that smaller and smaller wobbles - and thus planets - can be
detected in this way.
III. Radial Velocity
Radial velocity relies on the very foundation of
modern astronomy - redshift. The way redshift works is that when
light from an object (generally from a star) appears to be
shifted to the red part of the spectrum (hence, redshift), we
can tell that the object is moving away from us. When the object
is moving towards us, the light is shifted towards the blue part
of the spectrum - it is blueshifted. By carefully examining the
light emitted by the star (examining the 'spectrographic shift'
of the star) we can work out whether the star is moving away
from us or towards us.
As the star moves away from the observer - the Earth - due to
the influence of the gravity of the planet that is orbiting
around it, the light from the star is redshifted.
the star moves towards the observer, its light is blueshifted.
This regular change in spectrographic shift of the light from
the star would indicate to scientists that the star had a
When a planet orbits around a star, it will slightly alter the
radial velocity of that star - in other words, it will also
create a wobble in the movement of the star. This time however,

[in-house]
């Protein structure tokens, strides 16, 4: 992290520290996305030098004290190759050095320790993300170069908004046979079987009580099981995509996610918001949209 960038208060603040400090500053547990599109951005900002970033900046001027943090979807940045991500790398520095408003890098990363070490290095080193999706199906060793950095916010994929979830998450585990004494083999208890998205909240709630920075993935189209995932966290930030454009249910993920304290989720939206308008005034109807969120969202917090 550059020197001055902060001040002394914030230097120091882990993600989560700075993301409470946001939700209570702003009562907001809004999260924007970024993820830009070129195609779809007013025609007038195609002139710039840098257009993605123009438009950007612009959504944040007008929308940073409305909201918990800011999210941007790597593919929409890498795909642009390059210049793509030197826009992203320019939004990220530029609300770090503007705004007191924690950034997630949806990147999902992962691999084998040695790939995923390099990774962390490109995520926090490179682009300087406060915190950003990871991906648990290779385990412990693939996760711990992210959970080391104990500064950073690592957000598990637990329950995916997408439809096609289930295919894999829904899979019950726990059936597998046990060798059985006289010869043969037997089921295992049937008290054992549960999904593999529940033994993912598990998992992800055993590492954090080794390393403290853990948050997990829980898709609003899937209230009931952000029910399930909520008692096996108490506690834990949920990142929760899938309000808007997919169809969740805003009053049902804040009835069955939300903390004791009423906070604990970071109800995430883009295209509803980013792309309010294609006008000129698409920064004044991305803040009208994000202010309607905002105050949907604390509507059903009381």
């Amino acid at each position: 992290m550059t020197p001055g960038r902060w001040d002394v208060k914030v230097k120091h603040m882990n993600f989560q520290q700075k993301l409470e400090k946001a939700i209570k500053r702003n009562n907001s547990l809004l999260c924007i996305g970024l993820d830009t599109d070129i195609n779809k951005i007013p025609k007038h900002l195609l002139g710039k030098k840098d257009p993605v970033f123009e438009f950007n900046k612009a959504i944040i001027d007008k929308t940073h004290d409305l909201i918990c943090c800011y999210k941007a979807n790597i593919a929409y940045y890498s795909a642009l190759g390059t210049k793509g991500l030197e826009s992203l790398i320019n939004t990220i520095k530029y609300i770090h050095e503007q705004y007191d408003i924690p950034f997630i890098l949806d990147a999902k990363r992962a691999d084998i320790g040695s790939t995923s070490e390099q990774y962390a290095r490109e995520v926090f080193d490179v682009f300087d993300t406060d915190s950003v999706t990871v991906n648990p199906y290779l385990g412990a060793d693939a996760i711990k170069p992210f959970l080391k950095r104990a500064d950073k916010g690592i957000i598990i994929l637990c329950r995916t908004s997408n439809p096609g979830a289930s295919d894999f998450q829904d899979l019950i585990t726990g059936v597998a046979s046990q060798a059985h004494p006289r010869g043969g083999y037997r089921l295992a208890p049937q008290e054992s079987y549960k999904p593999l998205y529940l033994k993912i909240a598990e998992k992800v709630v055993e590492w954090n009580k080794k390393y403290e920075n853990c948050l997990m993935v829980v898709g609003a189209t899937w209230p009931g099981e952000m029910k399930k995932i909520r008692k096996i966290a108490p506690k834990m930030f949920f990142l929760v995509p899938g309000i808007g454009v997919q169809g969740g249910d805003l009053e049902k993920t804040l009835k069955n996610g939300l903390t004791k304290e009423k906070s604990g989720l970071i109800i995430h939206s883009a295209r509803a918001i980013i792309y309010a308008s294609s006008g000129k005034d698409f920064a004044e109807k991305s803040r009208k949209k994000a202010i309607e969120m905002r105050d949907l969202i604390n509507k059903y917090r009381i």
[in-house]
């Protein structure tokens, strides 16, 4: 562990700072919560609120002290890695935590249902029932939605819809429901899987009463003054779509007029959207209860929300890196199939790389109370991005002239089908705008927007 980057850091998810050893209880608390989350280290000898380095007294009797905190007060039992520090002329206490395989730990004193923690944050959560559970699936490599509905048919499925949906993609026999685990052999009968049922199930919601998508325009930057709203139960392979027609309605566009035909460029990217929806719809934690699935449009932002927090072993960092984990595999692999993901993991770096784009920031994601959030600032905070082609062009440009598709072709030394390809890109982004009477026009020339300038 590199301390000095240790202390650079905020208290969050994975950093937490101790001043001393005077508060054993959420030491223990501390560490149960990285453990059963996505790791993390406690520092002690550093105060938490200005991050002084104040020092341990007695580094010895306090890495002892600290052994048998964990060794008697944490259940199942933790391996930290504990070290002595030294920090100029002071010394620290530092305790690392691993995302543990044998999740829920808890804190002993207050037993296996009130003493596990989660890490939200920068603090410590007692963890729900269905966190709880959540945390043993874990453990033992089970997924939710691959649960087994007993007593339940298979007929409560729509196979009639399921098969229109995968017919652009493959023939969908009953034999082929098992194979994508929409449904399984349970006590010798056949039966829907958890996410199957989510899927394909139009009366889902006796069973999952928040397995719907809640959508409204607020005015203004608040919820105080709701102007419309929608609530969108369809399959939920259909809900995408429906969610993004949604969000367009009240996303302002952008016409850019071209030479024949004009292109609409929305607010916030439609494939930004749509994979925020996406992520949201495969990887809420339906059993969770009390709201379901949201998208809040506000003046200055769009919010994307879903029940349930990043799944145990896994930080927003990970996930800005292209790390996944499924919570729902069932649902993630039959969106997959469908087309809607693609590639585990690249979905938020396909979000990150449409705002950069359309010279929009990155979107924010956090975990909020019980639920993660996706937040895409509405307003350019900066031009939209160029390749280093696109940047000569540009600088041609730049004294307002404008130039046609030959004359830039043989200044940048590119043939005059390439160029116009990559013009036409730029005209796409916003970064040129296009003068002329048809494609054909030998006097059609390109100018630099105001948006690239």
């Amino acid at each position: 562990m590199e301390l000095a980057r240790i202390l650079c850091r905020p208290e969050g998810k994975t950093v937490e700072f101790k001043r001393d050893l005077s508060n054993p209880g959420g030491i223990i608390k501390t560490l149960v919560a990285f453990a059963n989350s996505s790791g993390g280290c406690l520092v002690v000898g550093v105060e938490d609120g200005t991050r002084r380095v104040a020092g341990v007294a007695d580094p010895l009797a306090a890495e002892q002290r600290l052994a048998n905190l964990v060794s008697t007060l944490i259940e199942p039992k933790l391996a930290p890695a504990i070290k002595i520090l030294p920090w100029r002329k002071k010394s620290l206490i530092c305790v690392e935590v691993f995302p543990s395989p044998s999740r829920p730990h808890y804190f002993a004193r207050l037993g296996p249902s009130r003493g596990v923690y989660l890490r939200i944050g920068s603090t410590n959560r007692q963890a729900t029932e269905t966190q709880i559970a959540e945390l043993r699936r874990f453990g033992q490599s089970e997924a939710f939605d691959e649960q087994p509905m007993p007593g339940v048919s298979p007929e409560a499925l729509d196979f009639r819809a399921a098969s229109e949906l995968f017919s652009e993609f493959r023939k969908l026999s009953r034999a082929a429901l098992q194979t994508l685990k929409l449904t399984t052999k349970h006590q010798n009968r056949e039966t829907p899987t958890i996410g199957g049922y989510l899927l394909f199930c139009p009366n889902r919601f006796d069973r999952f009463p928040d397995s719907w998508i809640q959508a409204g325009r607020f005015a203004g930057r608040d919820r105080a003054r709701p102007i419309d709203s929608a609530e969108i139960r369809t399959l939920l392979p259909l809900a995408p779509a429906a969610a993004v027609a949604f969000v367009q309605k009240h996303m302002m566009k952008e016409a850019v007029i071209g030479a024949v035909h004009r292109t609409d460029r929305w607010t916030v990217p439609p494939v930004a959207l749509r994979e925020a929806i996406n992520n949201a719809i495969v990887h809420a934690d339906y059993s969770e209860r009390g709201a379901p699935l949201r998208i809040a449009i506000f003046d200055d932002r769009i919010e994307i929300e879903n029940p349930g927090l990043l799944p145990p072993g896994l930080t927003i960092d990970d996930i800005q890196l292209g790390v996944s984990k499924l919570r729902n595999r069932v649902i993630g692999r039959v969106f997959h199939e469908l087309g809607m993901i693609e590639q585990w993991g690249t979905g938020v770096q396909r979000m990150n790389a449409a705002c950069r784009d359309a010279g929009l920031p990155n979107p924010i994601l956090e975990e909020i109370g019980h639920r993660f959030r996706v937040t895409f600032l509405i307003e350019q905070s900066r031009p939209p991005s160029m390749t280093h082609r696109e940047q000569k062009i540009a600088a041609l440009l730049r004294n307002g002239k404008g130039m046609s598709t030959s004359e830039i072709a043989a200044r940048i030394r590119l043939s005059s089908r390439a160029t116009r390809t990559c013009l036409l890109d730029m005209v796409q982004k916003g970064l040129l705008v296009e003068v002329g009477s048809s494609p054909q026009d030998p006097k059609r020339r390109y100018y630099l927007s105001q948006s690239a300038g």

we don't look at the movement of the star, but we look at the
light from the star. If there is a planet orbiting around a
star, the star will appear to be moving towards us, then away
from us, then towards us and so on, because it is wobbling along
its path. If the star had no planets, it would move smoothly -
there would be no changes in its radial velocity.
This means that by looking at the
spectrographic shift of the star to see if it is redshifting,
then blueshifting, then redshifting (and so on) we can determine
if it has any planets orbiting around it. This technique is also
called the Doppler technique (related to the Doppler effect,
which causes sounds to change pitch as their source moves
towards, then away from your position). Again, this change in
the spectrographic profile of a star is very hard to detect and
only very large planets, or planets very close to the star, have
been detected using radial velocity.
So far, the vast majority of
extra-solar planets have been discovered using radial velocity.
Among others, the AFOE (Advanced Fiber Optic Echelle) project at
Harvard and the Observatoire de Haute-Provence have used radial
velocity to detect extra-solar planets.
IV. Transit Photometry
On the rare occasions when the plane of a star and
its planet are exactly in line with the direction we are
looking, we can detect a planet by transit photometry. When a
planet passes in front of a star, the star's brightness will